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Ii want to display the battery charge of a flashlight? Answered

I am looking for a way to display the charge level and possible even control the light out put of a flashlight. It would be kind of neat to get one to control several.

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steveastrouk (author)2012-01-26

There ARE standard "Fuel gauge" ICs that can do this for you.
Take a look at the Maxim DS2788 - which has all you need, on chip.

Steve

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iceng (author)steveastrouk2012-01-26

Impressive standing chip to study but it needs a micro to set up.

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steveastrouk (author)iceng2012-01-27

Yes, but you could bang it from a parallel port - I bet Maxim have an app-note to that effect.

Steve

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iceng (author)steveastrouk2012-01-27

:-)
Makes sense and maybe Maxim makes a non lithium version

A

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steveastrouk (author)iceng2012-01-27

Yes, there are some for NiMh as well. That said, you get coulombs and volts out, the rest is maths.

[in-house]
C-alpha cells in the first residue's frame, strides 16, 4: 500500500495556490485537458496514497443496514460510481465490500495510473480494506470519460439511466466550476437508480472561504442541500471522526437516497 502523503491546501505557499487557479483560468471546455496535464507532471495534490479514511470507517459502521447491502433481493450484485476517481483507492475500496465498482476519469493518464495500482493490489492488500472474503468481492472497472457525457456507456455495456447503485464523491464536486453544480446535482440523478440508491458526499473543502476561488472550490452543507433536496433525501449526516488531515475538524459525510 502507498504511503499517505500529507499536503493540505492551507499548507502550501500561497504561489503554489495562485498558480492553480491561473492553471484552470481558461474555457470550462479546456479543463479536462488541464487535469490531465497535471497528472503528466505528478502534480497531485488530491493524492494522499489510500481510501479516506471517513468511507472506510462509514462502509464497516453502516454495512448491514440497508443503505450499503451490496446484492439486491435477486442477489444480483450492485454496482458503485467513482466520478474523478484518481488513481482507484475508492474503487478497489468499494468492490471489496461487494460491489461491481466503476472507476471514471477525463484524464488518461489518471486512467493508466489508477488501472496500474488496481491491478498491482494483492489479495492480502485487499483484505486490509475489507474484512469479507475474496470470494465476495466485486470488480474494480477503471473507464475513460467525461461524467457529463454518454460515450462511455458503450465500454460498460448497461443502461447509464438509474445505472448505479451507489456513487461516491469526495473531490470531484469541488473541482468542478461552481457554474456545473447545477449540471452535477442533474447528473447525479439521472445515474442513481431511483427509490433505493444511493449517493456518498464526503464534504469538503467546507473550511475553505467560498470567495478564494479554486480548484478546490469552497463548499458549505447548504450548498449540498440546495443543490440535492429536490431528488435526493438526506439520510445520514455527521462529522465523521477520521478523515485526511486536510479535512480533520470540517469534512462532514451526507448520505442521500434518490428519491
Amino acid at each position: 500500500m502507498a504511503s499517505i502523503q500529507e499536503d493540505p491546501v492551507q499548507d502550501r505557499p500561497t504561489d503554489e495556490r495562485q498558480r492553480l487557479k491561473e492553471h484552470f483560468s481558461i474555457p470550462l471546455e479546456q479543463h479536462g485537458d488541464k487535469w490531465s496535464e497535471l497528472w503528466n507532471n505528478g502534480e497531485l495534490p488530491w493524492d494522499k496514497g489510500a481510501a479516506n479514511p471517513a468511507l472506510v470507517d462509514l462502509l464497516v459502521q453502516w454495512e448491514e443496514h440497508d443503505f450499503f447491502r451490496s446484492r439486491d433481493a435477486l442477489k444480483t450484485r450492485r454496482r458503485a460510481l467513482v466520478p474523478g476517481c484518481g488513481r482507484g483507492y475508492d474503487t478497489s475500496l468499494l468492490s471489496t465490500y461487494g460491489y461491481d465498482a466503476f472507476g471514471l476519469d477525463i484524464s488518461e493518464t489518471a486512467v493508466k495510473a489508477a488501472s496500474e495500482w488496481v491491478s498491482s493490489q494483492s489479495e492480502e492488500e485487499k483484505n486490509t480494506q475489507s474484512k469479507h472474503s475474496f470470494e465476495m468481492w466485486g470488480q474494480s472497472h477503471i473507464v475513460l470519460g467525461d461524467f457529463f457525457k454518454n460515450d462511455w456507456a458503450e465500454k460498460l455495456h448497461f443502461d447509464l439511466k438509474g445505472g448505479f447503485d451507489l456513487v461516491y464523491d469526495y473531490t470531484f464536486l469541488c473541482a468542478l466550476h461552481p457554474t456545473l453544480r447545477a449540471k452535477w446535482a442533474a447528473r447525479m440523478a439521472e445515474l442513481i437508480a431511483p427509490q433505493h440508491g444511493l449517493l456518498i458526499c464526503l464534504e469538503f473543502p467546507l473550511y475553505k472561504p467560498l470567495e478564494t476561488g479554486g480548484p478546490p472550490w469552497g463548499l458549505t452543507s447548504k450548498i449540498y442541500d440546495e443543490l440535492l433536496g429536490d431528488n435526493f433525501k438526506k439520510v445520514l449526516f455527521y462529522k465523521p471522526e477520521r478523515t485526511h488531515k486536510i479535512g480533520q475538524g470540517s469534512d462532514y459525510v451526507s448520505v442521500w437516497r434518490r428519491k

Steve

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iceng (author)2012-01-25

Most battery remaining displays are computed by subtracting amp-hours
as they are delivered which takes a micro processor.
Lead acid batteries are a breed that telegraph their state of discharge
by the cell voltage and an op-amp can be used to announce the charge.

A

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halston (author)iceng2012-01-26

Thank you for the info iceng. Every bit of knowledge helps. Would I need a arduino and if so which one. I wanted to buy a uno to play around with. Would this get the job done.

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Jayefuu (author)halston2012-01-26

Yes that would do the job but not fit very neatly inside a torch (flashlight). Perhaps you could get an uno to prototype it on, then once you've taught yourself you could switch over to one of the AtTiny microcontrollers. They're, as the name suggests, tiny.

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canucksgirl (author)2012-01-26

Another, perhaps simpler method would be to use one of those "tester strips" that once came with batteries. You would place your fingers on two contact points and the battery level would display between green, yellow or red (good, weak, dead). Since the strip required your fingers to activate the display, you could essentially leave it on the battery, or in this case, wire the strip ends to the battery on the inside and leave the indicator strip on the outside.

Honestly I've never tried this myself, but I don't see why it couldn't work, perhaps you could give that a go, if you don't need to display a constant reading.

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Thermionic (author)2012-01-25

Im assuming you wsnt to know how, dedpite never having asked a question. Try google for existing circuits first. How much do you know about electronics? This will give those of us willing to help, a starting point.

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